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1049 Reconstruction of gene regulatory networks dissects transcriptional control of intratumoral regulatory T cells
  1. Feng Shan1,
  2. Anthony Cillo1,
  3. Carly Cardello1,
  4. Daniel Yuan1,
  5. Sheryl Kunning1,
  6. Jian Cui1,
  7. Robert Ferris1,
  8. Tullia Bruno1,
  9. Creg Workman1,
  10. Panayiotis Benos2 and
  11. Dario Vignali1
  1. 1University of Pittsburgh, Pittsburgh, PA, USA
  2. 2University of Florida, Gainesville, FL, USA


Background Regulatory T cells (Treg) -targeted therapy exhibit clinical benefit and has been reported as a promising strategy. However, many gaps remain in our understanding of Treg biology within the context of tumor microenvironment (TME). The autoimmune toxicity and restricted efficacy are major limitations of Treg therapies in the clinic, when Treg depletion occurred not only in the tumor but in other organ systems, or concurrent downregulation of antitumor effector T cells.1, 2

Methods We profiled 51,195 single-cell transcriptomes of CD4+ T cells in tumors and peripheral blood from patients with head and neck squamous cell carcinomas (HNSCC)3, in inflamed tonsil tissues and in healthy peripheral blood. Canonical genes, gene sets and RNA Velocity4 were used to define cell states of Treg. Cibersortx5 and bulk RNA sequencing data in The Cancer Genome Atlas were used to infer the association between the enrichment of Treg subpopulations and progression-free survival of patients with solid tumors. SCENIC6 and Causal mixed graphical modeling7 were used to reconstruct the gene regulatory network (GRN). Knockout of BATF with CRISPR-Cas98 in conjunction with bulk RNA sequencing, immunophenotyping and in vitro functional assays were used to interrogate the roles of BATF in human activated Treg.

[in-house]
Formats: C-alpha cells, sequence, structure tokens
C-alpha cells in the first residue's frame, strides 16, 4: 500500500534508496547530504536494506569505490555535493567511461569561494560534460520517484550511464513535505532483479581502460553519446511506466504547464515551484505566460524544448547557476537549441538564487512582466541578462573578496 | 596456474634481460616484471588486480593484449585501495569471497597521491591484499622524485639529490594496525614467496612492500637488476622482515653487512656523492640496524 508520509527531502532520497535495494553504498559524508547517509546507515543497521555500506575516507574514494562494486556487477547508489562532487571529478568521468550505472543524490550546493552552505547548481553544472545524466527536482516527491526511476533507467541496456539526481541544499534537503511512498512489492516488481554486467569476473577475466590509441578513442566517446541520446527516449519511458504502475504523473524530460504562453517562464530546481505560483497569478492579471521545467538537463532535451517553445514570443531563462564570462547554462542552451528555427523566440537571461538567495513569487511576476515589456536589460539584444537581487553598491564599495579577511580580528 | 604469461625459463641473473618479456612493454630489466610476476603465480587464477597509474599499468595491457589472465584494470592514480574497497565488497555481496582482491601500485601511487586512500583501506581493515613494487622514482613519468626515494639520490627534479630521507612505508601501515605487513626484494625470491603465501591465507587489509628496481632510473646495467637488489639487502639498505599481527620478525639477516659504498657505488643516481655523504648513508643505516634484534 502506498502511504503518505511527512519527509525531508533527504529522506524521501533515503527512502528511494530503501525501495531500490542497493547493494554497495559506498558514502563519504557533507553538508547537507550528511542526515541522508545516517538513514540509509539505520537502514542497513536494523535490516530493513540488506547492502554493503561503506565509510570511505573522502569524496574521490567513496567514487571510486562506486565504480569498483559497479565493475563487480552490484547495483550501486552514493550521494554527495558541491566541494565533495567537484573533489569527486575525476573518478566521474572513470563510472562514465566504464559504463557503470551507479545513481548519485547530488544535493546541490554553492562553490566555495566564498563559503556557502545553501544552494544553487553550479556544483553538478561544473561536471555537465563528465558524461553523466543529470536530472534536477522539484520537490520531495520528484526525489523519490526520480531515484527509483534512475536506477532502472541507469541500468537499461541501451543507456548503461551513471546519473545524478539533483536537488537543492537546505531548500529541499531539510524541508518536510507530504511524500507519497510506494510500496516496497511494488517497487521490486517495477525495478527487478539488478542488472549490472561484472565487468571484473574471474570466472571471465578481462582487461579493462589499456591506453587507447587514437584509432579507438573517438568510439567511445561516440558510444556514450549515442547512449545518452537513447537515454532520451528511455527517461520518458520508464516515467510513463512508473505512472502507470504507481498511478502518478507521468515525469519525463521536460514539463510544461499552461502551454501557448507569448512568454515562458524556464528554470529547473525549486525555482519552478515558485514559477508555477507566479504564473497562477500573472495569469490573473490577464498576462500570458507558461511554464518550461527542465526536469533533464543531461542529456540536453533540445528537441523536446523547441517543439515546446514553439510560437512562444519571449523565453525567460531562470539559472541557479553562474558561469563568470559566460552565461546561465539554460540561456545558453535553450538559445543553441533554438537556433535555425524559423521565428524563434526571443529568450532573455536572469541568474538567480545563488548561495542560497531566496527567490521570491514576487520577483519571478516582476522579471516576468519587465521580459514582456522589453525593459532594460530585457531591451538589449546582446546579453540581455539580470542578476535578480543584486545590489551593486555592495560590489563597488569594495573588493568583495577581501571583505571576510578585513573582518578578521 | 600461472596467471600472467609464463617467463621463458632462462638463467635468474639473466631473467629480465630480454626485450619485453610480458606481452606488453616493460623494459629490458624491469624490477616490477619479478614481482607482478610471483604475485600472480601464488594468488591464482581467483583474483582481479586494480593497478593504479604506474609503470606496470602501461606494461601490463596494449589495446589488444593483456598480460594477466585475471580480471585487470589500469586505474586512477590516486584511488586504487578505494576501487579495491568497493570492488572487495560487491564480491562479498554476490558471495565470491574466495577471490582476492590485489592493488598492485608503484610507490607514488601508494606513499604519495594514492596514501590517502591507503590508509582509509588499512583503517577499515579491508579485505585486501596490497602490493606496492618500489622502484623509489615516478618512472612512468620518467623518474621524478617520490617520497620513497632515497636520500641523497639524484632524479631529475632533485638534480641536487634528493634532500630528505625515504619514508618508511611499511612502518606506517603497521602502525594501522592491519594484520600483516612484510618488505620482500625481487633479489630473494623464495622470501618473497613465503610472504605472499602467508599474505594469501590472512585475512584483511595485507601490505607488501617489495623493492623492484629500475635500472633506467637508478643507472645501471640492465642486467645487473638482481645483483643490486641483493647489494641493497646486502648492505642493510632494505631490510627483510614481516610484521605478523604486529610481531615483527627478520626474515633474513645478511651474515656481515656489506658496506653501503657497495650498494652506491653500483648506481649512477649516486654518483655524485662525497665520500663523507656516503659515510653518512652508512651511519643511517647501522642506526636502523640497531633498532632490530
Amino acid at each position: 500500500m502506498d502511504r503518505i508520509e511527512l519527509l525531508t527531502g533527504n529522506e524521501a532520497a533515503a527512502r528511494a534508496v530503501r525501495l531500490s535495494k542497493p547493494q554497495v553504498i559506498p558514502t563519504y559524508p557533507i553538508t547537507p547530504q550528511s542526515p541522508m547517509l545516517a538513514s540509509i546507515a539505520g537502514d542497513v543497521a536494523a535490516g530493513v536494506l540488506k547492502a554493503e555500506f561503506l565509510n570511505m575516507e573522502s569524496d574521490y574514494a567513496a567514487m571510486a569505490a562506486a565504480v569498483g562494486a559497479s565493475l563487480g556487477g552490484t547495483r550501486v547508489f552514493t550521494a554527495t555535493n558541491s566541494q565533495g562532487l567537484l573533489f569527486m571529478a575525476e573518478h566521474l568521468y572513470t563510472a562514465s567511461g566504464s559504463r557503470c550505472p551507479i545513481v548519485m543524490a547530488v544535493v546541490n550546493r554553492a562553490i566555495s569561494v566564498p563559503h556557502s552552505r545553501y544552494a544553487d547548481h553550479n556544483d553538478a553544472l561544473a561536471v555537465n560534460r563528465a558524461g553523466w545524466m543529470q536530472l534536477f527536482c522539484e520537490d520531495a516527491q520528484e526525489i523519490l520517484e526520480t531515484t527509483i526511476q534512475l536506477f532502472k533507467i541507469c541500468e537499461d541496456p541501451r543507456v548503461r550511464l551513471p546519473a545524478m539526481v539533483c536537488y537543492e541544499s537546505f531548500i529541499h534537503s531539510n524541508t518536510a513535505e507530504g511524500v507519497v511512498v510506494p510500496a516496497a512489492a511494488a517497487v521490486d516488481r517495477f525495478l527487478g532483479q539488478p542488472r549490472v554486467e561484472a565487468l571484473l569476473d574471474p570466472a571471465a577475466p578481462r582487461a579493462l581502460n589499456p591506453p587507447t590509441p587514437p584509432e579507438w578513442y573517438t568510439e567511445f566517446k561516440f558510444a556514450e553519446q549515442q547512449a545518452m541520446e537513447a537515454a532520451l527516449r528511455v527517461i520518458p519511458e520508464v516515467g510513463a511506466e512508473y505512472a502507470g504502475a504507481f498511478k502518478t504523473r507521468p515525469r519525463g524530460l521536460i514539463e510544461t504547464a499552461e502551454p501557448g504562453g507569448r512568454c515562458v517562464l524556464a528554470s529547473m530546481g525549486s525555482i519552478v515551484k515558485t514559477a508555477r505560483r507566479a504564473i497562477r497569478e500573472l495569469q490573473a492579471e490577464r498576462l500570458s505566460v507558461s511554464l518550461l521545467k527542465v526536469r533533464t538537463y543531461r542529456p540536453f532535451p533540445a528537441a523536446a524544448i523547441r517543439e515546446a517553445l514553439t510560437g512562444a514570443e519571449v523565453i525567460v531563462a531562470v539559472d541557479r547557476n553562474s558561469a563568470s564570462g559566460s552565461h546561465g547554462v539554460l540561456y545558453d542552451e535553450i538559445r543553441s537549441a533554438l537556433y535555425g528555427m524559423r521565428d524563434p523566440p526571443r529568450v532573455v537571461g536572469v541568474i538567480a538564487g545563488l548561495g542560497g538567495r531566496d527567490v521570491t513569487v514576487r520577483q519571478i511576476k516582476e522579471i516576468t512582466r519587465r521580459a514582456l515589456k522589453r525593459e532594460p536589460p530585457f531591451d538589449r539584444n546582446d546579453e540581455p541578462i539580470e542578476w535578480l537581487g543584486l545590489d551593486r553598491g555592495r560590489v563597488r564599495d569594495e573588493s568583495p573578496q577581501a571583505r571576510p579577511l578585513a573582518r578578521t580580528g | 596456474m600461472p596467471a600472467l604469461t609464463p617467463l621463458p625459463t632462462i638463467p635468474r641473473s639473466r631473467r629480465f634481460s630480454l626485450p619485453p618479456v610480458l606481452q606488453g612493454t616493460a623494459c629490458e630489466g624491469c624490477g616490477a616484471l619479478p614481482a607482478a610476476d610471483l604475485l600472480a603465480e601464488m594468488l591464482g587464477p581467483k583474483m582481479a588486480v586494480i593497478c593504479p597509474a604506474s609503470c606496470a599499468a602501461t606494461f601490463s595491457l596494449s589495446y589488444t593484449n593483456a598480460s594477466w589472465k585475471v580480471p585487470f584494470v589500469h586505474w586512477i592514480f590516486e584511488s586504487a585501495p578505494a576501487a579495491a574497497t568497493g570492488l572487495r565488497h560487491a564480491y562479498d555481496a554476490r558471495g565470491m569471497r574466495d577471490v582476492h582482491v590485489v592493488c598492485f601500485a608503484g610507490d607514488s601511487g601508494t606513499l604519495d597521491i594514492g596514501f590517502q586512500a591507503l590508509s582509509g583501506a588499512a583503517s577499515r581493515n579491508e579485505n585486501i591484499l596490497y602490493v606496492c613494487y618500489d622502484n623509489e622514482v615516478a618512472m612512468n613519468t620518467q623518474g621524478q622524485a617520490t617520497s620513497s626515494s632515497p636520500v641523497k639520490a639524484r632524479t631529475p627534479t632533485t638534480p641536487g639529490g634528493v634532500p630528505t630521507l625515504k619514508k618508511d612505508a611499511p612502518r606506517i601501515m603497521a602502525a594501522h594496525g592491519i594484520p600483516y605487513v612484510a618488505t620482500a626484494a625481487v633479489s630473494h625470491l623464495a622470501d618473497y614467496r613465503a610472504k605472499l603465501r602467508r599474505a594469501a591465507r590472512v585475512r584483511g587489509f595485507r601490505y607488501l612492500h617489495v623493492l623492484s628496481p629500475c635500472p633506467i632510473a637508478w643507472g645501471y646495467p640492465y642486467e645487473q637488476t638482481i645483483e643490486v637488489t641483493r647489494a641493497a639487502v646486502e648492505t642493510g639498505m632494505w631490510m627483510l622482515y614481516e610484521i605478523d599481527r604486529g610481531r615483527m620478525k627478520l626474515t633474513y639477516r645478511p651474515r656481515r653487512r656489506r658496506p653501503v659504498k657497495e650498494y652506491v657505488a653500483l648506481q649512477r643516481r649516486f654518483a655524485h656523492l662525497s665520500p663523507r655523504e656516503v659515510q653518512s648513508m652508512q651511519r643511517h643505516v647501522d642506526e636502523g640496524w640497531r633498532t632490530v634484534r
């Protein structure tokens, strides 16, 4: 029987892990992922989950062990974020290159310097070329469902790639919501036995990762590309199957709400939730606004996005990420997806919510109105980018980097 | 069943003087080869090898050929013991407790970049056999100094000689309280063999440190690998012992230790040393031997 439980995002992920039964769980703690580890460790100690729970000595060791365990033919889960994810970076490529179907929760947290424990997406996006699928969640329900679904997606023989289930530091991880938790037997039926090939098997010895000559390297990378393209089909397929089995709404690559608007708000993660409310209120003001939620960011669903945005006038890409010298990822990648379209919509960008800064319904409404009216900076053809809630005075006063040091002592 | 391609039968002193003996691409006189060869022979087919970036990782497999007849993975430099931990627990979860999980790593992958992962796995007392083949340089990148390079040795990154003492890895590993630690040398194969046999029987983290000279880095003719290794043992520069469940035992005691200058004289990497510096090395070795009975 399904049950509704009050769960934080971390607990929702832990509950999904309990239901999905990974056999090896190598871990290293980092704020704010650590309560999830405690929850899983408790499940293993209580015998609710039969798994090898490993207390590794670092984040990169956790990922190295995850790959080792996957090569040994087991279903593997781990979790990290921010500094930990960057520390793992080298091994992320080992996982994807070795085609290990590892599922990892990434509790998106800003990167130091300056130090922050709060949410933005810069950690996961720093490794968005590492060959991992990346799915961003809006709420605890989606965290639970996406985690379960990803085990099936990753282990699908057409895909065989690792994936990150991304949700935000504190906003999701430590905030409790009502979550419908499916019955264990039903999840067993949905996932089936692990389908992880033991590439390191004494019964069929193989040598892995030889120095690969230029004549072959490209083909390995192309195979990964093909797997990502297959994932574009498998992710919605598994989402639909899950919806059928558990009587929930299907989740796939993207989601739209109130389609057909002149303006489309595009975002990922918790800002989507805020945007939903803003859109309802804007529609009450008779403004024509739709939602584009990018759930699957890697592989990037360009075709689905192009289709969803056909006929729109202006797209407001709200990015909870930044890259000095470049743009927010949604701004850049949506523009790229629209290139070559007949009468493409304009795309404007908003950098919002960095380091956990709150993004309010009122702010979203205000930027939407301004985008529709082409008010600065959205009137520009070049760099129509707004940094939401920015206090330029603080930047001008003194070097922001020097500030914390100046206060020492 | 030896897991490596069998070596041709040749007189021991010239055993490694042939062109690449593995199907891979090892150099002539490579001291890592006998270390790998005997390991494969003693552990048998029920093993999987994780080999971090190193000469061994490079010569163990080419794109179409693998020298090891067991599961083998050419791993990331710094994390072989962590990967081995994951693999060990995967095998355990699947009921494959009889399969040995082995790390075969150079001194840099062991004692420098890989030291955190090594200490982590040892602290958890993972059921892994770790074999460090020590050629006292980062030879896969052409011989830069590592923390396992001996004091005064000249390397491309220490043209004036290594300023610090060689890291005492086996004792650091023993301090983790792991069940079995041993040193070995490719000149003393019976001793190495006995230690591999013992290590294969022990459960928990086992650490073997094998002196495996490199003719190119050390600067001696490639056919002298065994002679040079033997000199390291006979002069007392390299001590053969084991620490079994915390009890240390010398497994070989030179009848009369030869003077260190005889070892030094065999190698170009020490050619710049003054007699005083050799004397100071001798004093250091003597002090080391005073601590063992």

Results We identified an activated subpopulation of Treg expressing multiple tumor necrosis factor receptor (TNFR) genes, including OX40 and 4-1BB, which is highly enriched in solid TME compared with non-tumor tissues. These TNFR-activated Treg were associated with worse prognosis across solid tumors. Notably, we found BATF is a central component of a GRN that controls the transcriptional signature of TNFR-activated Treg. Consistent with single-cell analyses, BATF was co-expressed with 4-1BB, OX40, CD96 and CD39 that highly enriched in HNSCC intratumoral Treg at protein level. CRISPR-editing results revealed an enhancement of immunosuppression in BATF KO Treg and activation in BATF KO Treg accompanied with increased expression of genes including 4-1BB, OX40, ICOS, LAG3 and neuropilin-1, indicating that BATF functions as a transcriptional nexus in human activated Treg that essential for Treg activation, function and stability.

Conclusions We identify a unique intertumoral subpopulation of Treg characterized by BATF-driven expression of tumor necrosis factor receptor family expression and associated with survival across solid tumors, suggesting a possibility to target suppressive intratumoral Treg without causing overt autoimmunity in normal tissues. A deeper understanding of transcriptional network in Treg biology will provide novel mechanisms for immunotherapies in cancer, but also for Treg engineering in autoimmunity.

Acknowledgements We thank the Vignali, Bruno and Benos Labs for all their constructive comments and feedback.


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Ethics Approval All patients provided informed written consent, and this study was approved by our Institutional Review Board (University of Pittsburgh Cancer Institute, Tissue Collection Protocol 99-069).

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